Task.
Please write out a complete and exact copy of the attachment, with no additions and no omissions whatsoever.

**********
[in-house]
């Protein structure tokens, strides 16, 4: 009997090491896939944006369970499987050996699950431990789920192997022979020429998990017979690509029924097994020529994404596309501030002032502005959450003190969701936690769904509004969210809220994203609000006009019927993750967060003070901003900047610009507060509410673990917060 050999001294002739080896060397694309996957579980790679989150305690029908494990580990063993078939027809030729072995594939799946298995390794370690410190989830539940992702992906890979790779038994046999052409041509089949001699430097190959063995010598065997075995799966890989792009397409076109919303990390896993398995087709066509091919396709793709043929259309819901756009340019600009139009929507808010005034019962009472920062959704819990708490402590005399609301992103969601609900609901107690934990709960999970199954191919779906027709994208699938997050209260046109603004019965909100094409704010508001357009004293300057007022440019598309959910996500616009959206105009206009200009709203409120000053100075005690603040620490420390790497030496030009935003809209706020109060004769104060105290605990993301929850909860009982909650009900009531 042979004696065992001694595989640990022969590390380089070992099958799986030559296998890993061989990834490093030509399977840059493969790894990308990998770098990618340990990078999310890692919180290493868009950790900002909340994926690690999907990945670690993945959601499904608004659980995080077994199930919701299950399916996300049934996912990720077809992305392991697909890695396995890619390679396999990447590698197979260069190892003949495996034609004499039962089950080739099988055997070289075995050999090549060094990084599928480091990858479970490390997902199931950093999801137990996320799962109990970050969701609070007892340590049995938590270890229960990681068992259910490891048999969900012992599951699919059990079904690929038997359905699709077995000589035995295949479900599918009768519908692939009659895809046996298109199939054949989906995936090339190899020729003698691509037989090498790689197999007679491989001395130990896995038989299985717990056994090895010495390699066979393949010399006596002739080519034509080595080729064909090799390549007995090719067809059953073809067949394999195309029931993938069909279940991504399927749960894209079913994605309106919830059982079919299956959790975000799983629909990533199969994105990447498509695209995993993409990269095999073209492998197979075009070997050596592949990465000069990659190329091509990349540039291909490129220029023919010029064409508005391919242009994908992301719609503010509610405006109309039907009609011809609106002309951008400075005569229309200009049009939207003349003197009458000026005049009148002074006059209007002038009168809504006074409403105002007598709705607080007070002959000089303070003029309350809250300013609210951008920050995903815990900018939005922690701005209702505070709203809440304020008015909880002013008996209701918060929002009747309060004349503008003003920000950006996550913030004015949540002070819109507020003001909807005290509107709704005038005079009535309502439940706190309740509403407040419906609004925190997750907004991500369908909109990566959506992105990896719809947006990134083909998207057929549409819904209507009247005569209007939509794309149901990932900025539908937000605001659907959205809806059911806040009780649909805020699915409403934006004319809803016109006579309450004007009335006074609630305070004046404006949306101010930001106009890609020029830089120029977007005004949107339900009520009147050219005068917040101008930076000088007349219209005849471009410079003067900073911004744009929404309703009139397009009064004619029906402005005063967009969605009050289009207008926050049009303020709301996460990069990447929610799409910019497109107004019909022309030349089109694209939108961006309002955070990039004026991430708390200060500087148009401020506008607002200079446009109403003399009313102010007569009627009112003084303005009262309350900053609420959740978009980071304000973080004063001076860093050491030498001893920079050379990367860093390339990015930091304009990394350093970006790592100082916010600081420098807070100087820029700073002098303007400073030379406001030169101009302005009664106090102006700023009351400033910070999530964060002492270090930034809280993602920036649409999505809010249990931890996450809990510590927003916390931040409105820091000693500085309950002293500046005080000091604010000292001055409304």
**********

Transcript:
[in-house]
């Protein structure tokens, strides 16, 4: 009997090491896939944006369970499987050996699950431990789920192997022979020429998990017979690509029924097994020529994404596309501030002032502005959450003190969701936690769904509004969210809220994203609000006009019927993750967060003070901003900047610009507060509410673990917060 050999001294002739080896060397694309996957579980790679989150305690029908494990580990063993078939027809030729072995594939799946298995390794370690410190989830539940992702992906890979790779038994046999052409041509089949001699430097190959063995010598065997075995799966890989792009397409076109919303990390896993398995087709066509091919396709793709043929259309819901756009340019600009139009929507808010005034019962009472920062959704819990708490402590005399609301992103969601609900609901107690934990709960999970199954191919779906027709994208699938997050209260046109603004019965909100094409704010508001357009004293300057007022440019598309959910996500616009959206105009206009200009709203409120000053100075005690603040620490420390790497030496030009935003809209706020109060004769104060105290605990993301929850909860009982909650009900009531 042979004696065992001694595989640990022969590390380089070992099958799986030559296998890993061989990834490093030509399977840059493969790894990308990998770098990618340990990078999310890692919180290493868009950790900002909340994926690690999907990945670690993945959601499904608004659980995080077994199930919701299950399916996300049934996912990720077809992305392991697909890695396995890619390679396999990447590698197979260069190892003949495996034609004499039962089950080739099988055997070289075995050999090549060094990084599928480091990858479970490390997902199931950093999801137990996320799962109990970050969701609070007892340590049995938590270890229960990681068992259910490891048999969900012992599951699919059990079904690929038997359905699709077995000589035995295949479900599918009768519908692939009659895809046996298109199939054949989906995936090339190899020729003698691509037989090498790689197999007679491989001395130990896995038989299985717990056994090895010495390699066979393949010399006596002739080519034509080595080729064909090799390549007995090719067809059953073809067949394999195309029931993938069909279940991504399927749960894209079913994605309106919830059982079919299956959790975000799983629909990533199969994105990447498509695209995993993409990269095999073209492998197979075009070997050596592949990465000069990659190329091509990349540039291909490129220029023919010029064409508005391919242009994908992301719609503010509610405006109309039907009609011809609106002309951008400075005569229309200009049009939207003349003197009458000026005049009148002074006059209007002038009168809504006074409403105002007598709705607080007070002959000089303070003029309350809250300013609210951008920050995903815990900018939005922690701005209702505070709203809440304020008015909880002013008996209701918060929002009747309060004349503008003003920000950006996550913030004015949540002070819109507020003001909807005290509107709704005038005079009535309502439940706190309740509403407040419906609004925190997750907004991500369908909109990566959506992105990896719809947006990134083909998207057929549409819904209507009247005569209007939509794309149901990932900025539908937000605001659907959205809806059911806040009780649909805020699915409403934006004319809803016109006579309450004007009335006074609630305070004046404006949306101010930001106009890609020029830089120029977007005004949107339900009520009147050219005068917040101008930076000088007349219209005849471009410079003067900073911004744009929404309703009139397009009064004619029906402005005063967009969605009050289009207008926050049009303020709301996460990069990447929610799409910019497109107004019909022309030349089109694209939108961006309002955070990039004026991430708390200060500087148009401020506008607002200079446009109403003399009313102010007569009627009112003084303005009262309350900053609420959740978009980071304000973080004063001076860093050491030498001893920079050379990367860093390339990015930091304009990394350093970006790592100082916010600081420098807070100087820029700073002098303007400073030379406001030169101009302005009664106090102006700023009351400033910070999530964060002492270090930034809280993602920036649409999505809010249990931890996450809990510590927003916390931040409105820091000693500085309950002293500046005080000091604010000292001055409304």